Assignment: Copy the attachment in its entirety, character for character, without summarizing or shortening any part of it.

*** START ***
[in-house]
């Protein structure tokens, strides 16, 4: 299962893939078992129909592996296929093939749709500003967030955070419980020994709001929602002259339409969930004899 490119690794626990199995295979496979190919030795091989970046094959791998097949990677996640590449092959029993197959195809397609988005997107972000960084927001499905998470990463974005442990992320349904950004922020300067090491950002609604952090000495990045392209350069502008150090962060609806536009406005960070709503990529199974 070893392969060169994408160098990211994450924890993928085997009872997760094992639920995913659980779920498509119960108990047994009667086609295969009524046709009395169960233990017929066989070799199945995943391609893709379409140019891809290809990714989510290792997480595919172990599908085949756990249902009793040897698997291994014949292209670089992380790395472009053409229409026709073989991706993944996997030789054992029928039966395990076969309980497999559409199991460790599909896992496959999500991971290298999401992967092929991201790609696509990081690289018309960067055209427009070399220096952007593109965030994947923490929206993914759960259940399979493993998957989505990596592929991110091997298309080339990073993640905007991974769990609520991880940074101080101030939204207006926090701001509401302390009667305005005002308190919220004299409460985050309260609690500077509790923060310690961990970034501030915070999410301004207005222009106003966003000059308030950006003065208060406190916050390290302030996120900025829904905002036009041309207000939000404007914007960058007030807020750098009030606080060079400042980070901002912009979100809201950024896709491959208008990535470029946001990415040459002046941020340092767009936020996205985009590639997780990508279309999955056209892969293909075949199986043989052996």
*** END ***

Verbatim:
[in-house]
């Protein structure tokens, strides 16, 4: 299962893939078992129909592996296929093939749709500003967030955070419980020994709001929602002259339409969930004899 490119690794626990199995295979496979190919030795091989970046094959791998097949990677996640590449092959029993197959195809397609988005997107972000960084927001499905998470990463974005442990992320349904950004922020300067090491950002609604952090000495990045392209350069502008150090962060609806536009406005960070709503990529199974 070893392969060169994408160098990211994450924890993928085997009872997760094992639920995913659980779920498509119960108990047994009667086609295969009524046709009395169960233990017929066989070799199945995943391609893709379409140019891809290809990714989510290792997480595919172990599908085949756990249902009793040897698997291994014949292209670089992380790395472009053409229409026709073989991706993944996997030789054992029928039966395990076969309980497999559409199991460790599909896992496959999500991971290298999401992967092929991201790609696509990081690289018309960067055209427009070399220096952007593109965030994947923490929206993914759960259940399979493993998957989505990596592929991110091997298309080339990073993640905007991974769990609520991880940074101080101030939204207006926090701001509401302390009667305005005002308190919220004299409460985050309260609690500077509790923060310690961990970034501030915070999410301004207005222009106003966003000059308030950006003065208060406190916050390290302030996120900025829904905002036009041309207000939000404007914007960058007030807020750098009030606080060079400042980070901002912009979100809201950024896709491959208008990535470029946001990415040459002046941020340092767009936020996205985009590639997780990508279309999955056209892969293909075949199986043989052996």